Often, when people think of Cartagena, Colombia, they think of either Romancing the Stone or the illegal drug trade.
Far more pedestrian, Cartagena was the site of our second annual Sparks Group retreat a couple of weeks ago. Anna, our Chief Operating Officer, is married to a diplomat and their family is based in Bogota, Colombia on assignment for the State Department right now. When we were considering where to hold our retreat, Anna suggested Cartagena as an exotic yet cost effective option to consider. She was right – when we priced it out and looked at what we could experience there, we decided to go for it.
We had a great retreat planned with about two days of strategic planning work for 2024 on deck, a virtual facilitator secured to help us do that work, and a fun sprinkling of activities like a beach day, a food tour, and a dance class.
Then, on the second day we were there, I had my phone out taking pictures while we were out walking in the old walled city, and I didn’t see a slanted slab of concrete in middle of the sidewalk on a random block that had no reason to be there. (Construction or safety standards? Nah!) I took a bad tumble, rolled into the road, and broke my right ankle.
Our entire trip shifted as I couldn’t put any weight on my foot without significant discomfort, and my foot and ankle were rapidly swelling. Anna stopped a taxi and immediately tapped into the expat community in Colombia to identify the best place for us to go for urgent medical attention. Once there, because she is bilingual, she checked me in and translated for me and the orthopedist and nurses who cared for me.
After they confirmed my broken ankle and we were waiting to hear if I would need surgery, Emily went to work investigating options for going home early should that be required. She also began thinking through the logistics of our 4th floor Airbnb accommodations (no elevator) and how that would work. Anna and Emily made multiple trips out of the clinic to a nearby convenience store and pharmacy to get masks so we could enter the clinic (they were still masking), snacks to keep us going, then crutches, and my prescription pain medicine.
Anna and Emily were godsends. The entire experience would have been far scarier, upsetting, and difficult had they not been there. While I was consumed with fear and a growing degree of pain, they were able to think through our situation and identify the first step, second step, and so on. They maintained the capacity to think ahead and navigate efficiently and effectively to create the best outcome for me, for us, and for The Sparks Group.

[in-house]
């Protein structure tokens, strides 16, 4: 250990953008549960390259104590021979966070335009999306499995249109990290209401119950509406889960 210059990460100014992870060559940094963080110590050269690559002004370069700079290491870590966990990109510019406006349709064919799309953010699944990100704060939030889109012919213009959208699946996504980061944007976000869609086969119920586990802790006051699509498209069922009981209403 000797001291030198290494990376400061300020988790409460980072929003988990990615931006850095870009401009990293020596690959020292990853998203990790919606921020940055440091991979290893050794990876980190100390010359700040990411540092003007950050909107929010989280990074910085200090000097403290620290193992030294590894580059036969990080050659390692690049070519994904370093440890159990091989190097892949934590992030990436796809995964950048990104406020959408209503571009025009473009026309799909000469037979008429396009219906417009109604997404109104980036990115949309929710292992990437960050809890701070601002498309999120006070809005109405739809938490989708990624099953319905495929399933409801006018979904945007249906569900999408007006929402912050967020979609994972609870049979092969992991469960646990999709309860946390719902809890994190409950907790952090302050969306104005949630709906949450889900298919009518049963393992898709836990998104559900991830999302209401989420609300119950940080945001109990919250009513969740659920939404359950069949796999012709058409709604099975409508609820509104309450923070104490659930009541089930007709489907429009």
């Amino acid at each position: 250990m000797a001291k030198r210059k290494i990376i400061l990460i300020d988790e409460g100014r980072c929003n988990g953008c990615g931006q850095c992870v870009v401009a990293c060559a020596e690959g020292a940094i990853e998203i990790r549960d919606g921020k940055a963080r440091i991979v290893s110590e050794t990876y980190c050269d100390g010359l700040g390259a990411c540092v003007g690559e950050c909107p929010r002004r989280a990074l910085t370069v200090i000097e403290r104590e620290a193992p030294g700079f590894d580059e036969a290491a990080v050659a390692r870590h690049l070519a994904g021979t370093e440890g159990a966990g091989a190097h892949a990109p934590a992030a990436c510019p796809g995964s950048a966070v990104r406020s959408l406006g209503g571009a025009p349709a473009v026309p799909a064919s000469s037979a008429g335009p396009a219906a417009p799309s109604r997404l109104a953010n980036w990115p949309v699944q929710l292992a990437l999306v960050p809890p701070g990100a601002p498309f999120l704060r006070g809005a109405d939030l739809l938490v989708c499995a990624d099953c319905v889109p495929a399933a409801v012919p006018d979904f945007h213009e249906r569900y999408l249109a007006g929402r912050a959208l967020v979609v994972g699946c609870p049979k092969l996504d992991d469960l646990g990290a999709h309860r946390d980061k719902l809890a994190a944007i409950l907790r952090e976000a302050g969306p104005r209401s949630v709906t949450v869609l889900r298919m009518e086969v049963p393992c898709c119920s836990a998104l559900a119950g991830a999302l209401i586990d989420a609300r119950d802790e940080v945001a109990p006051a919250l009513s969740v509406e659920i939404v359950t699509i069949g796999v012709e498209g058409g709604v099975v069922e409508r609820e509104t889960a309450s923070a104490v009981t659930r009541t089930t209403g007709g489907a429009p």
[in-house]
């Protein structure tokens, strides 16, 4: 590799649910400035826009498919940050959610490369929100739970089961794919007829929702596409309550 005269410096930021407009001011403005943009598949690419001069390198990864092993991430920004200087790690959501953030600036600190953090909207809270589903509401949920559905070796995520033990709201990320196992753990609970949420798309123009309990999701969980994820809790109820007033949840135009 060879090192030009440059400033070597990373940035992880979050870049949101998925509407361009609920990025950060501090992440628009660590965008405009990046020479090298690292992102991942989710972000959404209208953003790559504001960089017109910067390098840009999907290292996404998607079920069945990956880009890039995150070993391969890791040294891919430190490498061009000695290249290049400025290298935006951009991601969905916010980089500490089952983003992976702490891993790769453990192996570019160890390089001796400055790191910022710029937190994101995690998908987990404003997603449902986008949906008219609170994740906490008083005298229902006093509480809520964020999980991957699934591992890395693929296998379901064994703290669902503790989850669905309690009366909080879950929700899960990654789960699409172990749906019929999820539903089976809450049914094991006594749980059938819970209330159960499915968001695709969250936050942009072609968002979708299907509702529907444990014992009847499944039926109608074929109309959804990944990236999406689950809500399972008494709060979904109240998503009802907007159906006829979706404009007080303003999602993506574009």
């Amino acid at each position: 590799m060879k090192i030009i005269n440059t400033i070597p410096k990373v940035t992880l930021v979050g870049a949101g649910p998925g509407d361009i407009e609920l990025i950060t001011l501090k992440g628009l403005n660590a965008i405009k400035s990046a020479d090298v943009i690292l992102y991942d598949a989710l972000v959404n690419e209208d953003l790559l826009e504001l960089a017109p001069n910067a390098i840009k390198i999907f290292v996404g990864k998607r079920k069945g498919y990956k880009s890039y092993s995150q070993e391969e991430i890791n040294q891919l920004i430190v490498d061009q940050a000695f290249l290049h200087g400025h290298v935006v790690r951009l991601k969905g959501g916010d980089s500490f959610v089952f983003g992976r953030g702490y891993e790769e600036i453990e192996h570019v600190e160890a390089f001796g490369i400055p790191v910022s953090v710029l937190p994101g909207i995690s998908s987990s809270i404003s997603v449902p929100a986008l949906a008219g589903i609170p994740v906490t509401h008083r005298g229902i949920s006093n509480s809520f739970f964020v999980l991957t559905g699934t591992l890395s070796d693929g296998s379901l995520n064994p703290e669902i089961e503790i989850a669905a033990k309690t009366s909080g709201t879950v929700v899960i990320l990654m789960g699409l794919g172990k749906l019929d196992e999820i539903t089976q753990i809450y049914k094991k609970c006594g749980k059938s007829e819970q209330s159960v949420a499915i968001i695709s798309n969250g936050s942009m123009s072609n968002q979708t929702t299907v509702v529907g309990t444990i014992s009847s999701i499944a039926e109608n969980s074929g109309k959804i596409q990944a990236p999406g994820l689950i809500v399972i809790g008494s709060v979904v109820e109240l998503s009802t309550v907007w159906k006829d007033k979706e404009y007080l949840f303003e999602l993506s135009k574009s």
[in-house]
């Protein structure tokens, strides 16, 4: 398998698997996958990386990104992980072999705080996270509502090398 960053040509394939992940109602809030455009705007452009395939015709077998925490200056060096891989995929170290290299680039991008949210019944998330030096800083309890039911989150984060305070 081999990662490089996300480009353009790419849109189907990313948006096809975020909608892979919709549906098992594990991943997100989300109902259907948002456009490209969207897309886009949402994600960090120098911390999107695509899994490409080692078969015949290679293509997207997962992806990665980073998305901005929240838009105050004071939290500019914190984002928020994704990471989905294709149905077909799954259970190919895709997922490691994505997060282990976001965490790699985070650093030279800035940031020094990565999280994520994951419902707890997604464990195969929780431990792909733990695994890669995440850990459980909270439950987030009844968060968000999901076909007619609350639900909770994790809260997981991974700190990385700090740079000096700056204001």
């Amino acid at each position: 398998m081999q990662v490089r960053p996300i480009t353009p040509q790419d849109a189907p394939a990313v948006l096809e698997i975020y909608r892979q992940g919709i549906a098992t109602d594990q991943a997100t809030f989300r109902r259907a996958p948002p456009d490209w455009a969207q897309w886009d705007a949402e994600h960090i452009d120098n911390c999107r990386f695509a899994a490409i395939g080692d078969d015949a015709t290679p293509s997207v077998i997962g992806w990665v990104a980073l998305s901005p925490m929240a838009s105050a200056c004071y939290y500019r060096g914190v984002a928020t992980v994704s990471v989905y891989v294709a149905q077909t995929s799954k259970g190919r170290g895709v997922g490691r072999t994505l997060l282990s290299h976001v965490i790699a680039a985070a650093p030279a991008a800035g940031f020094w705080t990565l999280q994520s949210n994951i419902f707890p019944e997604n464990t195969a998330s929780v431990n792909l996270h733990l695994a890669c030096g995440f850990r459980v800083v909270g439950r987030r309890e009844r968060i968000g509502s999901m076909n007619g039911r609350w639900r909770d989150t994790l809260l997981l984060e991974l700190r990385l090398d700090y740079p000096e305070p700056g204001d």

In the end, we decided to stay and adapt our plans. We cancelled the food tour and gave our dance class tickets to another group of women on vacation there (and they had a great time). We ate a few more meals in our Airbnb and instead of walking we Uber-ed around town. The people of Cartagena were kind, generous, and helpful, with Uber drivers helping pull me out of cars and making sure the path was clear for me to crutch wherever I needed to go. One gentleman even offered to carry me on his back up to our apartment. (Maybe if I was Kathleen Turner in Romancing the Stone and he was Michael Douglas….)
We planned for a lot of teambuilding time to deepen our relationships with each other and enjoy each other’s company outside of a work context. While we didn’t get to do a lot of what we planned, we still accomplished our objective. As Emily joked, “Teambuilding: CHECK!”
There is something to be said about an emergency that provides something to rally around. Our purpose became clear. It also disrupted our power dynamics – I went from being the boss in one moment to being vulnerable and dependent on Anna and Emily in the next. I needed them to step up to advocate for me, and I had to (very quickly) learn to ask and accept help for the most basic things like jury-rigging a way for me to take showers. While none of us want a repeat of what happened, we’re better off as a team because it did.
Teams are vital. How can you as a leader create conditions that enable your team to coalesce around a shared purpose, a sense of urgency or interdependence? How has that happened unexpectedly like it did for us? What insights about teamwork have you gleaned from teams that worked well together, and the ones that did not?
I, for one, am super grateful for my team.
Founder & CEO
The Sparks Group